You don’t have to have an apple konk you on the head to realize that as climbers our greatest enemy is gravity, and that gravity’s minion is weight. Defeating gravity by getting lighter, both in terms of ourselves and our gear, is in fact one of our favorite pastimes.
Latest in Climb Safe
Jason Kehl is high. Twenty-five feet up the Grandpa Peabody boulder, the 60-foot monster testpiece in the Buttermilks near Bishop, he has just pimped a sustained, overhanging V10 section, but isn’t out of the woods yet. The seven-move sloper crux is still ahead.
To help make more climbers safer climbers, Rock and Ice has teamed up with Black Diamond Equipment to present the Climb Safe series.These articles aim to answer some of climbing's most common gear-related questions. Here, Kolin Powick, Black Diamond’s Director of Quality, investigates a mysterious harness failure and dives into the effects of chemical contamination on climbing textiles.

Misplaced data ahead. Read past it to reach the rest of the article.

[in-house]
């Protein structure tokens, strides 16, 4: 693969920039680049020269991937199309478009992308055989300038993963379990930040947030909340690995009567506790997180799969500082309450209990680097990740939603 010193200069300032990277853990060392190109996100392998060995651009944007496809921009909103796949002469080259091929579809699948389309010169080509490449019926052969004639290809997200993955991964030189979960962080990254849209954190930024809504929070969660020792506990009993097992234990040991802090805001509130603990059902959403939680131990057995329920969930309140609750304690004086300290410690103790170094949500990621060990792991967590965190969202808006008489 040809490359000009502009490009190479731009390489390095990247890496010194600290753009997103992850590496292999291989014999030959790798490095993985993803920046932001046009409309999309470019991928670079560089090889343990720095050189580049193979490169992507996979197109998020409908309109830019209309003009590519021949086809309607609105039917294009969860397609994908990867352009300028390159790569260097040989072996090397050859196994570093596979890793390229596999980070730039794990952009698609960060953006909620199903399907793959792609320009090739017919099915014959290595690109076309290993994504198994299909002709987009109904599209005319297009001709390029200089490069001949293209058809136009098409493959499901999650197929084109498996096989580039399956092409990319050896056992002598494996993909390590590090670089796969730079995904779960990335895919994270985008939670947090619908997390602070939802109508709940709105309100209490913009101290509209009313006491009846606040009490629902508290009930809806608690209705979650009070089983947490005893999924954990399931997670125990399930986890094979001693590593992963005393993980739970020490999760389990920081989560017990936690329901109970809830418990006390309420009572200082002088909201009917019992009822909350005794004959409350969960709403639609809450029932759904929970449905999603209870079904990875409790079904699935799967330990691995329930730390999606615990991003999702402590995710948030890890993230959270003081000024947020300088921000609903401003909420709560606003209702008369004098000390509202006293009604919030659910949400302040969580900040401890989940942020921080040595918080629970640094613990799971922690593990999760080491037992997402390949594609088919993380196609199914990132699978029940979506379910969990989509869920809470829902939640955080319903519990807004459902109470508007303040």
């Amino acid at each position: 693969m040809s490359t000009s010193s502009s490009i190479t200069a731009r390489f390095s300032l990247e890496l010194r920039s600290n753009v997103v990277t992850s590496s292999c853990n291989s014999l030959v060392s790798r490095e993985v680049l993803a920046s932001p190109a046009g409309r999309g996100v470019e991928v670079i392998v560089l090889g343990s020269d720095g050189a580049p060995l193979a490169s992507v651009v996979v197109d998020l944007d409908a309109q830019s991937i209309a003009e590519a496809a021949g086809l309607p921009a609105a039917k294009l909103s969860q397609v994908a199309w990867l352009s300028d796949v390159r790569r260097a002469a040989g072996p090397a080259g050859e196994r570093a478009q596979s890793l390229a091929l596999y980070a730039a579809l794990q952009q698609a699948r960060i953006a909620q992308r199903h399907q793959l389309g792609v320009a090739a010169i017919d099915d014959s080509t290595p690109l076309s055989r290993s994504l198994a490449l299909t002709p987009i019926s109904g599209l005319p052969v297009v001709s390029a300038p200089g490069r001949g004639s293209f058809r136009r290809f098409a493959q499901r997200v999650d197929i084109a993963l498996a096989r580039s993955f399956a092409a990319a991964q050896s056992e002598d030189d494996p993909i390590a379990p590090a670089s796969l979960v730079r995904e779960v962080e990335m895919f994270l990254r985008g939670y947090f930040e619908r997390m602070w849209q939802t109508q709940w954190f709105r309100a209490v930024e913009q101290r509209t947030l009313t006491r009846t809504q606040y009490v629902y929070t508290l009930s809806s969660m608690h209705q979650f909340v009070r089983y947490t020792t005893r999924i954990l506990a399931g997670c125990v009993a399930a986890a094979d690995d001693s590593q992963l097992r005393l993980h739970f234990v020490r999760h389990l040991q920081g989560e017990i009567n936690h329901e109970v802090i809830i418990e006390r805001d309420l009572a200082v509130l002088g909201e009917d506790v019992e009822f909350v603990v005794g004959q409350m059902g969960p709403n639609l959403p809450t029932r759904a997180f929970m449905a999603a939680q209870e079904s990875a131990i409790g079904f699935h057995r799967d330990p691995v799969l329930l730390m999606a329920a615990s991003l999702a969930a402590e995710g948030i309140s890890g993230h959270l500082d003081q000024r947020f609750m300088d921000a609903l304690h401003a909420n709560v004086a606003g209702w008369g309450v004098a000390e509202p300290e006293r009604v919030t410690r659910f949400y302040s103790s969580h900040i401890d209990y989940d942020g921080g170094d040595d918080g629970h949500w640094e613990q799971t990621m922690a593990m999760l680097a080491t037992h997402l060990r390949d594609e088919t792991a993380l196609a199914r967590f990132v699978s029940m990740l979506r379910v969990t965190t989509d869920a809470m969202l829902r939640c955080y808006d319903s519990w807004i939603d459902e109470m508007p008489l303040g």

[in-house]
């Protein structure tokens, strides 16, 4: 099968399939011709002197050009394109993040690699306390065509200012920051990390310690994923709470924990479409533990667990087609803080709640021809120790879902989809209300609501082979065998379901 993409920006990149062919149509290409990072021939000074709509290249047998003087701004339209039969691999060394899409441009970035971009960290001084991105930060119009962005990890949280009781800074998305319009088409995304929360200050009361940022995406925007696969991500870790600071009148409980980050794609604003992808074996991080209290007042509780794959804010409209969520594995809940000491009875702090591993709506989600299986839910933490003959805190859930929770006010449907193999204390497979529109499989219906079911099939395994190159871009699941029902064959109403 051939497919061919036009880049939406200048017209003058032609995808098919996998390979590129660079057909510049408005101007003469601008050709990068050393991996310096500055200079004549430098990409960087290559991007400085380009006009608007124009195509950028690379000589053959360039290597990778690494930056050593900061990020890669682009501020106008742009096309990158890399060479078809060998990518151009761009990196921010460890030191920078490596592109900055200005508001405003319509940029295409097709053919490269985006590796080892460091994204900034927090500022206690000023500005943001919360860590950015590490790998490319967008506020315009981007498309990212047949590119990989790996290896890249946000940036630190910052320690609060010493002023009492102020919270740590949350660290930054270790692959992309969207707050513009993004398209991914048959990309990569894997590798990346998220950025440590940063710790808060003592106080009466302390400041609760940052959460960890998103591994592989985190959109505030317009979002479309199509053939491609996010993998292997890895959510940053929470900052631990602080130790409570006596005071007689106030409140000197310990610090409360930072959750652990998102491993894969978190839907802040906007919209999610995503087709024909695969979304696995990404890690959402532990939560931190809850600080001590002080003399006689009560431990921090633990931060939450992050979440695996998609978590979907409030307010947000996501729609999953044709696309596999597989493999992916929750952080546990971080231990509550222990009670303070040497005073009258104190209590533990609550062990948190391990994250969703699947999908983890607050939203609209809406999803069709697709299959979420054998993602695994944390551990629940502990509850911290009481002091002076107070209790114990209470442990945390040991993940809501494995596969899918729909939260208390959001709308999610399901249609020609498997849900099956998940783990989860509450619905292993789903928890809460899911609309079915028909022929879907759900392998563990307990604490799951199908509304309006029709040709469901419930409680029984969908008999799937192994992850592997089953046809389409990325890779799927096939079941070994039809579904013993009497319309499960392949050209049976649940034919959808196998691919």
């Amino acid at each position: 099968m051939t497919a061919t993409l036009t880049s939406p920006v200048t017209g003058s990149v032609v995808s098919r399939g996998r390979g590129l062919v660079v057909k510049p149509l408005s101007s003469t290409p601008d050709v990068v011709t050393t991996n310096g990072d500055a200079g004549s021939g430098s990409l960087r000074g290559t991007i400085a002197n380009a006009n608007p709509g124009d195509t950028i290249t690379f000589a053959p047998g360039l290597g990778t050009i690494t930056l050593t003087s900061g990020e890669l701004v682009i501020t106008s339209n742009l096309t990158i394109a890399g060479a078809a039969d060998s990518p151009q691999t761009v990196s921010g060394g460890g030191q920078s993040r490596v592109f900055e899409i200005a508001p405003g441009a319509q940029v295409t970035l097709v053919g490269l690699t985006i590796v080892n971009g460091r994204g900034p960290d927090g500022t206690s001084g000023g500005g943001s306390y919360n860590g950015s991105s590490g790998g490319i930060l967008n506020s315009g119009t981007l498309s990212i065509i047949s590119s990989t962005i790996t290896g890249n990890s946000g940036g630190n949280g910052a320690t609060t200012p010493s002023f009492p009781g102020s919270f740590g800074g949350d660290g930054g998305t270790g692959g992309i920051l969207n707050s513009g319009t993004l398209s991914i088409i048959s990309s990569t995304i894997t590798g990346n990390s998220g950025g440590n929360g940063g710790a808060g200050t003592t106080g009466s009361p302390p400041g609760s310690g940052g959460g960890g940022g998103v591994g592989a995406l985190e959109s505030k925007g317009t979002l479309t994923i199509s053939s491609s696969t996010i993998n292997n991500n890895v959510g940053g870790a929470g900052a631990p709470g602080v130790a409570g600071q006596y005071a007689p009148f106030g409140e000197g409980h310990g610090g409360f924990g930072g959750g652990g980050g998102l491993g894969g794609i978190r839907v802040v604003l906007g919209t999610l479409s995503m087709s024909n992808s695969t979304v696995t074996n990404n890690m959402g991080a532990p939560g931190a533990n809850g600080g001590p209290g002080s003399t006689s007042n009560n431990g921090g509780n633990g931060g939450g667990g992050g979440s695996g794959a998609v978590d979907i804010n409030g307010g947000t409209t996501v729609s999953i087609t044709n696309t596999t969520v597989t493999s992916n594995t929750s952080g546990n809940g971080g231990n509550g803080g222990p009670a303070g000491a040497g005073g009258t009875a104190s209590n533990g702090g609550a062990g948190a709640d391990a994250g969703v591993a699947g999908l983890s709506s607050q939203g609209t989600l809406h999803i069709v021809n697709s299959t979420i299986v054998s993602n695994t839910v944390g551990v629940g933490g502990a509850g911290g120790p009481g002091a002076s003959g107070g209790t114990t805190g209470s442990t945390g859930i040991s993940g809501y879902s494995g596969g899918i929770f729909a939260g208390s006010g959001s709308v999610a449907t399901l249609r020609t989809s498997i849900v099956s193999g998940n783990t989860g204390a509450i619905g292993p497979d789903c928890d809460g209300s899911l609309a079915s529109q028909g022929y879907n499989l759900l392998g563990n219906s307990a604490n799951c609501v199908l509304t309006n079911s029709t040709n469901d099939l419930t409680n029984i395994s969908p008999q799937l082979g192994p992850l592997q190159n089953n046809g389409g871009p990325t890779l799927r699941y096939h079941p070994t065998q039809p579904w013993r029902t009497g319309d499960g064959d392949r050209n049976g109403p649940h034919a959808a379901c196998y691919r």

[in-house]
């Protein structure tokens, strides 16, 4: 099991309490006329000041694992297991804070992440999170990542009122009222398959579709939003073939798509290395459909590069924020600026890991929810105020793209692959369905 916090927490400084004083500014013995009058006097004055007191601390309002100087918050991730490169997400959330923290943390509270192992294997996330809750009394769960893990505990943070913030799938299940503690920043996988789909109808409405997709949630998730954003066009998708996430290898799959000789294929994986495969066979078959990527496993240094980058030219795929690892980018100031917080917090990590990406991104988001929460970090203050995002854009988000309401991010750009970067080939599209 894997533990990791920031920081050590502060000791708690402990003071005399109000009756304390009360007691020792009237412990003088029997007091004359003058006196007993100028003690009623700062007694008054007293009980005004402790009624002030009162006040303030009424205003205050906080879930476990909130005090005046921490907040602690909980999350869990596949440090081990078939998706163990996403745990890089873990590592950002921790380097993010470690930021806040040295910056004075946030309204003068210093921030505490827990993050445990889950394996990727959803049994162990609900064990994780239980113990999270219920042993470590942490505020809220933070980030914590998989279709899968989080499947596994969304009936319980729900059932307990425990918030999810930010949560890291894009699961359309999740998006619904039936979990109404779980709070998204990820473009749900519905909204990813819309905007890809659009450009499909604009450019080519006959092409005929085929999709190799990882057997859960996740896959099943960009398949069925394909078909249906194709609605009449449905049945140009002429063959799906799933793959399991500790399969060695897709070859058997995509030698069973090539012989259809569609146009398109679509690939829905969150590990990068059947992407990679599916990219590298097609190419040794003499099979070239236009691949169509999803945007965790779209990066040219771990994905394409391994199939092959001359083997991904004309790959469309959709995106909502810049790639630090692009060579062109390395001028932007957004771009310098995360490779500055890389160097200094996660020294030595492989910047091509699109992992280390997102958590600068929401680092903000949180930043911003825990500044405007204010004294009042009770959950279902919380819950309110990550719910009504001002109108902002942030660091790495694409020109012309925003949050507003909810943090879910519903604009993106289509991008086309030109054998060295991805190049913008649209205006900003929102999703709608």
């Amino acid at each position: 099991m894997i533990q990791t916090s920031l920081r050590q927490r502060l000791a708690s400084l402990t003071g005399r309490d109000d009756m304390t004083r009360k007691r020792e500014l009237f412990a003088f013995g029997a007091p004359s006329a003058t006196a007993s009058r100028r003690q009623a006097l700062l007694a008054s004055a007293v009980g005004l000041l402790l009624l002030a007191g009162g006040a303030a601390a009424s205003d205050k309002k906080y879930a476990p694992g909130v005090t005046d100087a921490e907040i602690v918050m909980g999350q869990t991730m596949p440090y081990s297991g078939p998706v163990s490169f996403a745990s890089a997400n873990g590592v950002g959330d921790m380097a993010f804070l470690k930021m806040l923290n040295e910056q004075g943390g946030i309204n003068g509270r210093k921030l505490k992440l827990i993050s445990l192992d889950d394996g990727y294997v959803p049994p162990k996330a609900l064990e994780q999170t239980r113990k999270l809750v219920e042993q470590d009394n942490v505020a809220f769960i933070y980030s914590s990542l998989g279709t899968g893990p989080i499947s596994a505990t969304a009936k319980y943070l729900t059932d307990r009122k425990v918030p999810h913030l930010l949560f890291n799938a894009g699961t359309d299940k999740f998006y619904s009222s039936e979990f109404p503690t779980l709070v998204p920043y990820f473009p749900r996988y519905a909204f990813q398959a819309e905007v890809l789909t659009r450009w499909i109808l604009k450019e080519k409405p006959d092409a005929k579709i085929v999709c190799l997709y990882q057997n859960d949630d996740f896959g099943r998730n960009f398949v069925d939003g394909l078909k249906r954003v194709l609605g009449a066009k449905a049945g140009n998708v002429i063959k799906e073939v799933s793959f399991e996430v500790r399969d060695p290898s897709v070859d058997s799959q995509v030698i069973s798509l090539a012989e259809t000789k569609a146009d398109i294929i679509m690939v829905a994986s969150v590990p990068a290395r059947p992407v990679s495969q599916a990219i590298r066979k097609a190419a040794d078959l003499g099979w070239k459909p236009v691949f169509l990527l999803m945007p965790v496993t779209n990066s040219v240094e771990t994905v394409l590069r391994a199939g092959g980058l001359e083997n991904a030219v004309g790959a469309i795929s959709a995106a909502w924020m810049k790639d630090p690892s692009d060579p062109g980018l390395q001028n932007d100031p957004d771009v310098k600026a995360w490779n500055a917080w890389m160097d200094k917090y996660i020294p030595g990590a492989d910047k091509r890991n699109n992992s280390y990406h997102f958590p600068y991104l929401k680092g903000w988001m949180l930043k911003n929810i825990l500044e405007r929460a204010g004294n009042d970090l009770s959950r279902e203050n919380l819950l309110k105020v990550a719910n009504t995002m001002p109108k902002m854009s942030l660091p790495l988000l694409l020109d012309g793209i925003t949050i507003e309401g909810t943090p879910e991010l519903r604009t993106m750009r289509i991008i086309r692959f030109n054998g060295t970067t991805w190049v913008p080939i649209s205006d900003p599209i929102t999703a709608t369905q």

Yosemite seems like a fair-weather paradise, but because it sits high in the Sierra Nevada and close to the Pacific Ocean, cold, wet storms can strike any time. Bad weather and lack of preparedness can be a deadly combination. Here’s how you can avoid becoming a Valley statistic.
Rappelling past a knot that links two ropes end-to-end, however, need not puzzle you, nor must you learn this seemingly complicated yet vital bit of ropework the hard way. The following five-step method for passing a knot is easy to master, safe and efficient.
Climb long enough and you’ll have a close encounter ... or several. Of the myriad ways to kill yourself climbing, rappelling is the quickest, but also the easiest to safeguard.
At some point in your climbing career, you’ll probably end up at the bottom of a double-rope rappel, marooned in space, staring wistfully at the next rap anchors overhead. Fear not! With a little bit of knowledge, you can quickly and easily climb the rap ropes. Here’s how.